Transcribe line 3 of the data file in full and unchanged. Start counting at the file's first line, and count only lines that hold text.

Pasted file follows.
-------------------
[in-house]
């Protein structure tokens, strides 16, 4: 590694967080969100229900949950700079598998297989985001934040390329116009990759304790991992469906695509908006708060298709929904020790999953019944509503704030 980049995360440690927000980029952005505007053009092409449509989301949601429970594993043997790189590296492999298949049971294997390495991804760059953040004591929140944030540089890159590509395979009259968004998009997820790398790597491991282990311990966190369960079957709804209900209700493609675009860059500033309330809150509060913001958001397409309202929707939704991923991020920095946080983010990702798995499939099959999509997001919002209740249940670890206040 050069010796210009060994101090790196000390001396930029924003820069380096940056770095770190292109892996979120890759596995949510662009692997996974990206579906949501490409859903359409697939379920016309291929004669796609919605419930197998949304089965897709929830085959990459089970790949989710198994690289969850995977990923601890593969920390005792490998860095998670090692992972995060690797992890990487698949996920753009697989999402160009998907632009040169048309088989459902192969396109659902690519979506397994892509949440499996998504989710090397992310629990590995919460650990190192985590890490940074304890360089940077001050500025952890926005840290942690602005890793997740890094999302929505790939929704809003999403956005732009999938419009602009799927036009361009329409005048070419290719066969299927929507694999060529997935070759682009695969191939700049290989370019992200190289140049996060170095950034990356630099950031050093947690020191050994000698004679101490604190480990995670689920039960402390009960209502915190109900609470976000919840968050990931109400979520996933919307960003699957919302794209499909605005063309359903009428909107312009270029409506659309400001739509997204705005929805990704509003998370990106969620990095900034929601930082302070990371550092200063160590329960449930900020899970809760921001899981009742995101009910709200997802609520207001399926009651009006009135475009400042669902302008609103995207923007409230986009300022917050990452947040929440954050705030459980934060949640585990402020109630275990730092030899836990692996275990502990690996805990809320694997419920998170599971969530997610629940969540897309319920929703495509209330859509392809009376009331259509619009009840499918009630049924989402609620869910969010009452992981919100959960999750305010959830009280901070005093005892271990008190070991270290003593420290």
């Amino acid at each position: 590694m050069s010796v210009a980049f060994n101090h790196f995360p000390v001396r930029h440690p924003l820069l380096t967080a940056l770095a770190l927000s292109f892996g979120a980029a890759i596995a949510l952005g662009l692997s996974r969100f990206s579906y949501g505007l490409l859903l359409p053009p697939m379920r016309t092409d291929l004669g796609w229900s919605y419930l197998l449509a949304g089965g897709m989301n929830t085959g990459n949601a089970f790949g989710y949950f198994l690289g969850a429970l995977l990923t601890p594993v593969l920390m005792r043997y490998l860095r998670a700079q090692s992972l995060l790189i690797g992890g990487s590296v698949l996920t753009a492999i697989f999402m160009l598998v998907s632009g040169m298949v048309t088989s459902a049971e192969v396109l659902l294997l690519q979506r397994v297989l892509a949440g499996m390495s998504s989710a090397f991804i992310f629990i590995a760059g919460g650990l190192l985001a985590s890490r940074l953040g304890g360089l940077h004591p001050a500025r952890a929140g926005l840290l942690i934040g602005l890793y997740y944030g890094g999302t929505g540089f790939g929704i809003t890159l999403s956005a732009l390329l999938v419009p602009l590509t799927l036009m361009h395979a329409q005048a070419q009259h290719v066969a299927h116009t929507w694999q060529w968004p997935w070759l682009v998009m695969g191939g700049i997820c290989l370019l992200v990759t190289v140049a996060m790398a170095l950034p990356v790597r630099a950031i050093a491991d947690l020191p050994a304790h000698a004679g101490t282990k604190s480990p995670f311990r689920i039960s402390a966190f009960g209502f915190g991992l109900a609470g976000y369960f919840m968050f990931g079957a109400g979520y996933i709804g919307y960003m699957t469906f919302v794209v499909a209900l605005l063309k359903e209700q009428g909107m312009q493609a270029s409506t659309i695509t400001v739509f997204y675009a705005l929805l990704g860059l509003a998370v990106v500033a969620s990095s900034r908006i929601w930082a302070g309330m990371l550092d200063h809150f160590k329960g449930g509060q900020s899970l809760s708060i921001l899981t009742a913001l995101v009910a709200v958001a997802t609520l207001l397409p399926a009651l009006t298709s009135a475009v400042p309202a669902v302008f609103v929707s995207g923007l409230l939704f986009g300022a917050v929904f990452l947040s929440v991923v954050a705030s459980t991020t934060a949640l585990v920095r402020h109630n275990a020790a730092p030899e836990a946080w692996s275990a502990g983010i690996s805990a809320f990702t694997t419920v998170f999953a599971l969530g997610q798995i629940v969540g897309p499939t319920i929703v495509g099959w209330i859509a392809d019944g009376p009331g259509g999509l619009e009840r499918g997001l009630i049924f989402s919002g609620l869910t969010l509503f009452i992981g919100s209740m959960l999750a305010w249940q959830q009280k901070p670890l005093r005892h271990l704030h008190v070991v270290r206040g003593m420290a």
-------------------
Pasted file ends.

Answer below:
């Amino acid at each position: 590694m050069s010796v210009a980049f060994n101090h790196f995360p000390v001396r930029h440690p924003l820069l380096t967080a940056l770095a770190l927000s292109f892996g979120a980029a890759i596995a949510l952005g662009l692997s996974r969100f990206s579906y949501g505007l490409l859903l359409p053009p697939m379920r016309t092409d291929l004669g796609w229900s919605y419930l197998l449509a949304g089965g897709m989301n929830t085959g990459n949601a089970f790949g989710y949950f198994l690289g969850a429970l995977l990923t601890p594993v593969l920390m005792r043997y490998l860095r998670a700079q090692s992972l995060l790189i690797g992890g990487s590296v698949l996920t753009a492999i697989f999402m160009l598998v998907s632009g040169m298949v048309t088989s459902a049971e192969v396109l659902l294997l690519q979506r397994v297989l892509a949440g499996m390495s998504s989710a090397f991804i992310f629990i590995a760059g919460g650990l190192l985001a985590s890490r940074l953040g304890g360089l940077h004591p001050a500025r952890a929140g926005l840290l942690i934040g602005l890793y997740y944030g890094g999302t929505g540089f790939g929704i809003t890159l999403s956005a732009l390329l999938v419009p602009l590509t799927l036009m361009h395979a329409q005048a070419q009259h290719v066969a299927h116009t929507w694999q060529w968004p997935w070759l682009v998009m695969g191939g700049i997820c290989l370019l992200v990759t190289v140049a996060m790398a170095l950034p990356v790597r630099a950031i050093a491991d947690l020191p050994a304790h000698a004679g101490t282990k604190s480990p995670f311990r689920i039960s402390a966190f009960g209502f915190g991992l109900a609470g976000y369960f919840m968050f990931g079957a109400g979520y996933i709804g919307y960003m699957t469906f919302v794209v499909a209900l605005l063309k359903e209700q009428g909107m312009q493609a270029s409506t659309i695509t400001v739509f997204y675009a705005l929805l990704g860059l509003a998370v990106v500033a969620s990095s900034r908006i929601w930082a302070g309330m990371l550092d200063h809150f160590k329960g449930g509060q900020s899970l809760s708060i921001l899981t009742a913001l995101v009910a709200v958001a997802t609520l207001l397409p399926a009651l009006t298709s009135a475009v400042p309202a669902v302008f609103v929707s995207g923007l409230l939704f986009g300022a917050v929904f990452l947040s929440v991923v954050a705030s459980t991020t934060a949640l585990v920095r402020h109630n275990a020790a730092p030899e836990a946080w692996s275990a502990g983010i690996s805990a809320f990702t694997t419920v998170f999953a599971l969530g997610q798995i629940v969540g897309p499939t319920i929703v495509g099959w209330i859509a392809d019944g009376p009331g259509g999509l619009e009840r499918g997001l009630i049924f989402s919002g609620l869910t969010l509503f009452i992981g919100s209740m959960l999750a305010w249940q959830q009280k901070p670890l005093r005892h271990l704030h008190v070991v270290r206040g003593m420290a």